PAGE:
topology (point-set topology, point-free topology)
see also differential topology, algebraic topology, functional analysis and topological homotopy theory
Basic concepts
fiber space, space attachment
Extra stuff, structure, properties
Kolmogorov space, Hausdorff space, regular space, normal space
sequentially compact, countably compact, locally compact, sigma-compact, paracompact, countably paracompact, strongly compact
Examples
Basic statements
closed subspaces of compact Hausdorff spaces are equivalently compact subspaces
open subspaces of compact Hausdorff spaces are locally compact
compact spaces equivalently have converging subnet of every net
continuous metric space valued function on compact metric space is uniformly continuous
paracompact Hausdorff spaces equivalently admit subordinate partitions of unity
injective proper maps to locally compact spaces are equivalently the closed embeddings
locally compact and second-countable spaces are sigma-compact
Theorems
Analysis Theorems
(Dieudonné‘s theorem)
Every paracompact Hausdorff space is normal.
In particular compact Hausdorff spaces are normal.
Let $(X,\tau)$ be a paracompact Hausdorff space
We first show that it is regular: To that end, let $x \in X$ be a point, and let $C \subset X$ be a closed subset not containing $x$. We need to find disjoint open neighbourhoods $U_x \supset \{x\}$ and $U_C \supset C$.
First of all, by the Hausdorff property there exists for each $c \in C$ disjoint open neighbourhods $U_{x,c} \supset \{x\}$ and $U_c \supset \{c\}$. As $c$ ranges, the latter clearly form an open cover $\{U_c \subset X\}_{c \in C}$ of $C$, and so the union
is an open cover of $X$. By paracompactness of $(X,\tau)$, there exists a locally finite refinement, and by this lemma we may assume its elements to share the original index set and be contained in the original elements of the same index. Hence
is a locally finite collection of subsets, such that
is an open neighbourhood of $C$.
Now by definition of local finiteness there exists an open neighbourhood $W_x \supset \{x\}$ and a finite subset $K \subset C$ such that
Consider then
which is an open neighbourhood of $x$, by the finiteness of $K$.
It thus only remains to see that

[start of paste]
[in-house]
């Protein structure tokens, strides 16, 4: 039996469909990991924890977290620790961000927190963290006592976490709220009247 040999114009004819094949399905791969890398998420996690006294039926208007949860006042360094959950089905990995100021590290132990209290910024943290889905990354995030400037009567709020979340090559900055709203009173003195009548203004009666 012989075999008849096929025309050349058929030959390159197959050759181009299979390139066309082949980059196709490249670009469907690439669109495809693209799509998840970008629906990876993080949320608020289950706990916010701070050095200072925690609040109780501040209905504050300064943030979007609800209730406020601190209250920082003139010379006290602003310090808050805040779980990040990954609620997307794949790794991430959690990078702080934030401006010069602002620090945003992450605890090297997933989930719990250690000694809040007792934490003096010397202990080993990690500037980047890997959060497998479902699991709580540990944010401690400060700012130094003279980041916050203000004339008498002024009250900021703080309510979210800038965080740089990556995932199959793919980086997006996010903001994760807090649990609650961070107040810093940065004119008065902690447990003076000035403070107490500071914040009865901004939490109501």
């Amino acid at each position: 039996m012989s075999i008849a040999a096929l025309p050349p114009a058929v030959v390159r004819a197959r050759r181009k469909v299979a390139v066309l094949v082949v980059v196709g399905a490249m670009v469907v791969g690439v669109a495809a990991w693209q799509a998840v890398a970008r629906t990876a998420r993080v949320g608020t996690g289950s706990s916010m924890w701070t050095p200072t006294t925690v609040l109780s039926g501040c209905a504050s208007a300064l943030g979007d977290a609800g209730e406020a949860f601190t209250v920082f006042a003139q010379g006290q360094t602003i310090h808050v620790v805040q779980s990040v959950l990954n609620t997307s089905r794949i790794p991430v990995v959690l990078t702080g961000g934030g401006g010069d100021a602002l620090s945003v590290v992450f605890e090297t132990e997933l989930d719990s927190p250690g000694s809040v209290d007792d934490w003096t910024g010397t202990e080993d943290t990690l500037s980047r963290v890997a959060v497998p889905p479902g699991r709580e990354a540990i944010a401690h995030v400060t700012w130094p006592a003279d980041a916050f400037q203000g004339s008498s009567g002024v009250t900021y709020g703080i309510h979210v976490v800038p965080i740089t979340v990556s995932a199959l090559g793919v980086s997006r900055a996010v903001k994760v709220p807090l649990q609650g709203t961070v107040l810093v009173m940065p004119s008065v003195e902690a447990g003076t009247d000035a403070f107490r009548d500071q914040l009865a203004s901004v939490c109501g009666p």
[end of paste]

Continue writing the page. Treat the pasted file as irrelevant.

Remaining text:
But this holds because the only $V_{c}$ that intersect $W_x$ are the $V_{k} \subset U_{k}$ for $k \in K$ and each of these is by construction disjoint from $U_{x,k}$ and hence from $U_x$.
This establishes that $(X,\tau)$ is regular. Now we prove that it is normal. For this we use the same approach as before:
Let $C,D \subset X$ be two disjoint closed subsets. We need to produce disjoint open neighbourhoods for these.
By the previous statement of regularity, we may find for each $c \in C$ disjoint open neighbourhoods $U_c \supset \{c\}$ and $U_{D,c} \supset D$. Hence the union
is an open cover of $X$, and thus by paracompactness has a locally finite refinement, whose elements we may, again by this lemma, assume to have the same index set as before and be contained in the previous elements with the same index. Hence we obtain a locally finite collection of subsets
such that
is an open neighbourhood of $C$.
It is now sufficient to see that every point $d \in D$ has an open neighbourhood $U_d$ not intersecting $U_C$, for then
is the required open neighbourhood of $D$ not intersecting $U_C$.
Now by local finiteness of $\{V_c \subset X\}_{c \in C}$, every $d \in D$ has an open neighbourhood $W_d$ such that there is a finite set $K_d \subset C$ so that
Accordingly the intersection
is still open and disjoint from the remaining $V_k$, hence disjoint from all of $U_C$.
Last revised on June 24, 2017 at 16:28:10. See the history of this page for a list of all contributions to it.